Hop Farm founder banned from staging live music events

Vince Power

Hop Farm festival founder Vince Power has been banned from staging live music by the High Court in London.

It is after the Irish promoter was found to have been hosting events without a proper licence.

Performing Rights Society for Music (PRS) claims Hop Farm did not have copyright to play live music at the events between 2009 and 2012.

Vince Power says he never received any correspondence from PRS and that the claims are damaging to his career.

Power set up the Mean Fiddler club in London and ran Hop Farm in Kent between 2008 and 2012.

A spokesperson from PRS for Music said: "A licence is required for any event except a family or domestic gathering, such as a wedding reception or birthday party."

PRS for Music, a non-profit making organisation which collects licence fees for public performances and then distributes the money among composers and publishers, issued a written order against Power.

The 67-year-old failed to file a defence, so the judge made the order in his absence.

Florence and the Machine
Image caption Florence and the Machine is among the acts to have played at Hop Farm Festival in Paddock Wood, Kent

In addition to banning Power from playing music in public until he brings his licences up to date, the judge also ordered the promoter to pay £7,987 in legal costs run up by PRS.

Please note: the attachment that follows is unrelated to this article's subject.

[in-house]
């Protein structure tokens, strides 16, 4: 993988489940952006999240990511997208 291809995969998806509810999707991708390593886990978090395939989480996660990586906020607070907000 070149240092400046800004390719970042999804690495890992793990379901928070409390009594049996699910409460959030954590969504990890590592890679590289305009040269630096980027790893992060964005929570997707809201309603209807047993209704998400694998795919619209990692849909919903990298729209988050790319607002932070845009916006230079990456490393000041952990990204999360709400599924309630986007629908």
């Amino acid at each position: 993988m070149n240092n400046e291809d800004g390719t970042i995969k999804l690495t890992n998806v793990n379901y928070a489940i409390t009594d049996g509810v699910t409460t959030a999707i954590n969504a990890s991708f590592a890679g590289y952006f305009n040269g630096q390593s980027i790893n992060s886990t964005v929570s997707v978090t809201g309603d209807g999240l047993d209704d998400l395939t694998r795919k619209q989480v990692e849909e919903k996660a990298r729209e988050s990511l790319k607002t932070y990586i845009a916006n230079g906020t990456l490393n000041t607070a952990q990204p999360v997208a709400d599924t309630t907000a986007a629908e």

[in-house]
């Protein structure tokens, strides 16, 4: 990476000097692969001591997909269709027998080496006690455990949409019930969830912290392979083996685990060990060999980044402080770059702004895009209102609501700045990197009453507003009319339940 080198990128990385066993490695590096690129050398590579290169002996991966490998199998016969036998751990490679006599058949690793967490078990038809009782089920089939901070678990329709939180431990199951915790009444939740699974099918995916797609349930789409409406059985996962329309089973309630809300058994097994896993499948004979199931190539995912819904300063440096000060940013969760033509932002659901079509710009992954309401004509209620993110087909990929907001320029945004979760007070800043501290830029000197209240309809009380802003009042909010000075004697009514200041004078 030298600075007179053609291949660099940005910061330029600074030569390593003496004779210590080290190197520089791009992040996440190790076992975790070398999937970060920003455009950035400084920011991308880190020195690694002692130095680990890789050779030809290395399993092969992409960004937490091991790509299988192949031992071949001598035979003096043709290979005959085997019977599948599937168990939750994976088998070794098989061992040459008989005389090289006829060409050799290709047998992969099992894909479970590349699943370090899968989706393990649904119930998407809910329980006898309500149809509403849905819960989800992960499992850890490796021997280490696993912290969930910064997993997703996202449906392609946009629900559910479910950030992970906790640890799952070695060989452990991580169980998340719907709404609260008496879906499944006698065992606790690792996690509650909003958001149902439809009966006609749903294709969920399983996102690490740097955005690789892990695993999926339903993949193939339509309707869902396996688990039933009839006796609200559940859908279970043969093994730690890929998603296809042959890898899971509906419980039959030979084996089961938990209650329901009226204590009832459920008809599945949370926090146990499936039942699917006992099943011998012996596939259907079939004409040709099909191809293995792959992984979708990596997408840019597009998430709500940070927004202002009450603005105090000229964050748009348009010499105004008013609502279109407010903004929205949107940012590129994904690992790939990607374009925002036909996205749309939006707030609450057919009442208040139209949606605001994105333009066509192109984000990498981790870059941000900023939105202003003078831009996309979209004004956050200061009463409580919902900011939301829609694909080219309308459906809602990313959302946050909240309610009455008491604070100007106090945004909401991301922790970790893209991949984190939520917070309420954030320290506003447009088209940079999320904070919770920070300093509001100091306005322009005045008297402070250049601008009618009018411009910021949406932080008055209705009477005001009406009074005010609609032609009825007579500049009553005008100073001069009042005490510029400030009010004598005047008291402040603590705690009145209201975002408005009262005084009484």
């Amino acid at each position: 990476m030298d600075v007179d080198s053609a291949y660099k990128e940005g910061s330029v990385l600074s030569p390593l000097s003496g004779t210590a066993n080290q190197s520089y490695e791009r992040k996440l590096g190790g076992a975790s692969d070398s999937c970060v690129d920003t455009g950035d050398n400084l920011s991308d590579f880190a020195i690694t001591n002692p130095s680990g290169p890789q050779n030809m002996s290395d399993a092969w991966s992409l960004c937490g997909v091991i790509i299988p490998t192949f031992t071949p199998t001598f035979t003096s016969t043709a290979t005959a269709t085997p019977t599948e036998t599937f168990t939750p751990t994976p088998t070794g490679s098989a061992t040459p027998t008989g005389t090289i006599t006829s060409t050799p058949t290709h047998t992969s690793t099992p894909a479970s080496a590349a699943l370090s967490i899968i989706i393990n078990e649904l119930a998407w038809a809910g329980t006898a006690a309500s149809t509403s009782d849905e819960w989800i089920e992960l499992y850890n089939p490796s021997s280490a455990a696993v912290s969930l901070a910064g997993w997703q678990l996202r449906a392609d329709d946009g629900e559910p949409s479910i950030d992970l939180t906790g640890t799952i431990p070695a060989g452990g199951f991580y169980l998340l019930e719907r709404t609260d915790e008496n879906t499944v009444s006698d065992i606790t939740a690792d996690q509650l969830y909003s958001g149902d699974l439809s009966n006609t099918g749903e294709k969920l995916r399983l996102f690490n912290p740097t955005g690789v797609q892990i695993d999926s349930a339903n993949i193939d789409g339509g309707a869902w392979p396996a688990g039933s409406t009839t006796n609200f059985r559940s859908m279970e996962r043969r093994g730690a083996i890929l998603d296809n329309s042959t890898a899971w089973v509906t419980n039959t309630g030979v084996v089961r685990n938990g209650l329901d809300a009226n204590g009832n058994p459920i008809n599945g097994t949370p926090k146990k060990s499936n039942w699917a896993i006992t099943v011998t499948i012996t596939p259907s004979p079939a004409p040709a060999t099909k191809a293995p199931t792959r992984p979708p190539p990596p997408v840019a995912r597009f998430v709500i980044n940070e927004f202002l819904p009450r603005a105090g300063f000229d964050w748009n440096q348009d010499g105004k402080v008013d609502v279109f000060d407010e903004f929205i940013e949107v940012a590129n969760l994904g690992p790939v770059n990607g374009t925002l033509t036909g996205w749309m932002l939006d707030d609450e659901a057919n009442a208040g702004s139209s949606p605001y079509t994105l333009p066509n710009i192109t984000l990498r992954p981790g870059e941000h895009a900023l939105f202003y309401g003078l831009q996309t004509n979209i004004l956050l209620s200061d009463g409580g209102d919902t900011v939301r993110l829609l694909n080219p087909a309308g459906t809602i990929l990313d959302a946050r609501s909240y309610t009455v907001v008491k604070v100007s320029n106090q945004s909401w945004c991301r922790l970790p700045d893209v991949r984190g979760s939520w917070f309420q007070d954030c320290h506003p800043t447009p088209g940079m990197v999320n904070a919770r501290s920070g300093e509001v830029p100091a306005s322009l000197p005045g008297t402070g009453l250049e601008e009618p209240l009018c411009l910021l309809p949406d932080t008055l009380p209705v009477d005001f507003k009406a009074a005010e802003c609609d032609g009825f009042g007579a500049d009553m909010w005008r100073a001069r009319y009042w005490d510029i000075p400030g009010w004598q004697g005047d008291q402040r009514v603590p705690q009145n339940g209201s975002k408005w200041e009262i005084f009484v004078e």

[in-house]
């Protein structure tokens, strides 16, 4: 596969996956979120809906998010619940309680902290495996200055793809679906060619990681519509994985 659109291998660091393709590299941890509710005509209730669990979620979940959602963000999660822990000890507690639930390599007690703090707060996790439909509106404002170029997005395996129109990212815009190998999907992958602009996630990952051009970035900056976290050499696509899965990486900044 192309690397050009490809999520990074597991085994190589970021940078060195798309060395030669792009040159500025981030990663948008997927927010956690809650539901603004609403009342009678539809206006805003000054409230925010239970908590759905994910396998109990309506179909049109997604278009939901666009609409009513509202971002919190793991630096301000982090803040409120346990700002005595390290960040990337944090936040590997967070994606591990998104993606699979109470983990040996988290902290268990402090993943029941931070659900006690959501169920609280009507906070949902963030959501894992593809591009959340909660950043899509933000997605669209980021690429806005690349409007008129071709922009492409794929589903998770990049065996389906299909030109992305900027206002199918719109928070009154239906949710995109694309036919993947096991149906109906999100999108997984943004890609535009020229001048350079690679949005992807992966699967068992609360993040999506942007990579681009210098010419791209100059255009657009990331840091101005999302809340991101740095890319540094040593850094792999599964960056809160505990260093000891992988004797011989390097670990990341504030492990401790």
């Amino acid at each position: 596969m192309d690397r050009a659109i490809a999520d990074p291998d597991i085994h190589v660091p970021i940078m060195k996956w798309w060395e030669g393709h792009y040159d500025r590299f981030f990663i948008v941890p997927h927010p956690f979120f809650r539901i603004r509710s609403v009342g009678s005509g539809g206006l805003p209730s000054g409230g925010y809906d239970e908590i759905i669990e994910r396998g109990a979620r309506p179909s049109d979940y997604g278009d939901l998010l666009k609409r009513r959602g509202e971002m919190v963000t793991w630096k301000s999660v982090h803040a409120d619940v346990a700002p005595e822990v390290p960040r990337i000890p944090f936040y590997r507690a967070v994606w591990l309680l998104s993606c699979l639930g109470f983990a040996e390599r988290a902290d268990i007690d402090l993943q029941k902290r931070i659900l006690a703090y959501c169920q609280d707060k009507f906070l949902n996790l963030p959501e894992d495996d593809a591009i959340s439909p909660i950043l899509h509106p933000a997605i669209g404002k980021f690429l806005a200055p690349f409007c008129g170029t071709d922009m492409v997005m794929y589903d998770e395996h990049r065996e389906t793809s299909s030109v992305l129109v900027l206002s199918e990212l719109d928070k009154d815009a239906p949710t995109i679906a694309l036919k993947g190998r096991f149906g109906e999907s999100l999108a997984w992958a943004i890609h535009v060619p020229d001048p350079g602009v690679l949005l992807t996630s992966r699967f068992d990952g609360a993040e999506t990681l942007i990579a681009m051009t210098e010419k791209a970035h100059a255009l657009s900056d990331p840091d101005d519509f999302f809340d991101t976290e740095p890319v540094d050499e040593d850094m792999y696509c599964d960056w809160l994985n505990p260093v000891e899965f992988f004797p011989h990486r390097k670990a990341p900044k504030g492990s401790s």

If Power does not obey the ban, he could face contempt of court which could mean extra costs and a possible prison sentence.

According to court documents, 31 PRS members performed at the 2009 festival; at least 10 in 2010, at least 27 in 2011 and at least 31 in 2012.

I am angry and disappointed that PRS have not contacted me by post, email or telephone. To say that I am banned from staging live music events for the sake of 7k, is damaging to my career
Vince Power

Vince Power has denied receiving any correspondence from PRS about the outstanding payment and says he was "surprised" to read about them on the Newsbeat website.

He says that if there was any money outstanding to PRS, it would have been dealt with by the administrators for Music Festivals PLC, which went into administration in October 2012.

He says PRS was notified about the change.

In a statement on the Hop Farm Music Festival Facebook page, Power said: "I am angry and disappointed that PRS have not contacted me by post, email or telephone.

"To say that I am banned from staging live music events for the sake of 7k, is damaging to my career.

"In light of the long strained relationship I have with them, I can only see this as PRS being vindictive and a means of deflection for what I see as the real problem within PRS.

"They have a long list of artists that are owed money which they do not pay.

"I am very happy for any artists who have been chasing PRS unsuccessfully to contact me to see if there is a way we can group together and get the money they are owed."

Last year's festival was cancelled because of poor ticket sales, but Vince Power said he had nothing to do with that event after it was "hijacked by another promoter, which used all previous Hop Farm logos and databases".

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